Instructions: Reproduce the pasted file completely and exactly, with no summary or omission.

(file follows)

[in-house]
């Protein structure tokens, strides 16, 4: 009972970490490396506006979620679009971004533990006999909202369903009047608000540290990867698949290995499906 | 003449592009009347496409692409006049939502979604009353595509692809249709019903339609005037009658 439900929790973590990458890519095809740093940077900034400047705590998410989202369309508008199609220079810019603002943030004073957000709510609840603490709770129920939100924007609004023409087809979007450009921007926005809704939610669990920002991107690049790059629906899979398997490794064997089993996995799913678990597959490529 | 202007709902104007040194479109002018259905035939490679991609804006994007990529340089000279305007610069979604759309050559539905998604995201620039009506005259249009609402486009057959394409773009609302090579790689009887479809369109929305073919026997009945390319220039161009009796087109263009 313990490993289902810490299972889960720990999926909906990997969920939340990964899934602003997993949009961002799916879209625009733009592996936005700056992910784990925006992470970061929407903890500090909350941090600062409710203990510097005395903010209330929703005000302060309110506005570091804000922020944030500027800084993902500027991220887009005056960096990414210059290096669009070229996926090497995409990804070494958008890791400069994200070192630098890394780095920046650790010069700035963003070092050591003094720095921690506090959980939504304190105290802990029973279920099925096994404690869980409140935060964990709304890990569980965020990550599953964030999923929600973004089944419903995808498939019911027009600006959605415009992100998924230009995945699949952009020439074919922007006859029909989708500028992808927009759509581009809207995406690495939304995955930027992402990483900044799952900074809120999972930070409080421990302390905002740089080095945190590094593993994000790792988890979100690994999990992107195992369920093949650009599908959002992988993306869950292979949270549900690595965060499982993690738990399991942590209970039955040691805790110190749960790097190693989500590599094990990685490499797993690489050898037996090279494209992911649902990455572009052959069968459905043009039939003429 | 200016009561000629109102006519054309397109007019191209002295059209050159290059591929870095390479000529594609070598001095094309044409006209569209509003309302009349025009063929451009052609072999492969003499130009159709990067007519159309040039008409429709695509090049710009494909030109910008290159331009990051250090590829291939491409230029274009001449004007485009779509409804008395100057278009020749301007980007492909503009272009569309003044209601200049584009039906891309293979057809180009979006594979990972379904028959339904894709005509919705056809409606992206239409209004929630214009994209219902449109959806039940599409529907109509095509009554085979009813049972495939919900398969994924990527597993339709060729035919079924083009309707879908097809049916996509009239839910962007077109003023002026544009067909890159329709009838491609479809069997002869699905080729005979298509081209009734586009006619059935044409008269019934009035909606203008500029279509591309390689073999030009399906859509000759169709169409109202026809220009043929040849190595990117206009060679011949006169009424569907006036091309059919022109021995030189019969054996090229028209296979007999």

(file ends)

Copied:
[in-house]
């Protein structure tokens, strides 16, 4: 009972970490490396506006979620679009971004533990006999909202369903009047608000540290990867698949290995499906 | 003449592009009347496409692409006049939502979604009353595509692809249709019903339609005037009658 439900929790973590990458890519095809740093940077900034400047705590998410989202369309508008199609220079810019603002943030004073957000709510609840603490709770129920939100924007609004023409087809979007450009921007926005809704939610669990920002991107690049790059629906899979398997490794064997089993996995799913678990597959490529 | 202007709902104007040194479109002018259905035939490679991609804006994007990529340089000279305007610069979604759309050559539905998604995201620039009506005259249009609402486009057959394409773009609302090579790689009887479809369109929305073919026997009945390319220039161009009796087109263009 313990490993289902810490299972889960720990999926909906990997969920939340990964899934602003997993949009961002799916879209625009733009592996936005700056992910784990925006992470970061929407903890500090909350941090600062409710203990510097005395903010209330929703005000302060309110506005570091804000922020944030500027800084993902500027991220887009005056960096990414210059290096669009070229996926090497995409990804070494958008890791400069994200070192630098890394780095920046650790010069700035963003070092050591003094720095921690506090959980939504304190105290802990029973279920099925096994404690869980409140935060964990709304890990569980965020990550599953964030999923929600973004089944419903995808498939019911027009600006959605415009992100998924230009995945699949952009020439074919922007006859029909989708500028992808927009759509581009809207995406690495939304995955930027992402990483900044799952900074809120999972930070409080421990302390905002740089080095945190590094593993994000790792988890979100690994999990992107195992369920093949650009599908959002992988993306869950292979949270549900690595965060499982993690738990399991942590209970039955040691805790110190749960790097190693989500590599094990990685490499797993690489050898037996090279494209992911649902990455572009052959069968459905043009039939003429 | 200016009561000629109102006519054309397109007019191209002295059209050159290059591929870095390479000529594609070598001095094309044409006209569209509003309302009349025009063929451009052609072999492969003499130009159709990067007519159309040039008409429709695509090049710009494909030109910008290159331009990051250090590829291939491409230029274009001449004007485009779509409804008395100057278009020749301007980007492909503009272009569309003044209601200049584009039906891309293979057809180009979006594979990972379904028959339904894709005509919705056809409606992206239409209004929630214009994209219902449109959806039940599409529907109509095509009554085979009813049972495939919900398969994924990527597993339709060729035919079924083009309707879908097809049916996509009239839910962007077109003023002026544009067909890159329709009838491609479809069997002869699905080729005979298509081209009734586009006619059935044409008269019934009035909606203008500029279509591309390689073999030009399906859509000759169709169409109202026809220009043929040849190595990117206009060679011949006169009424569907006036091309059919022109021995030189019969054996090229028209296979007999």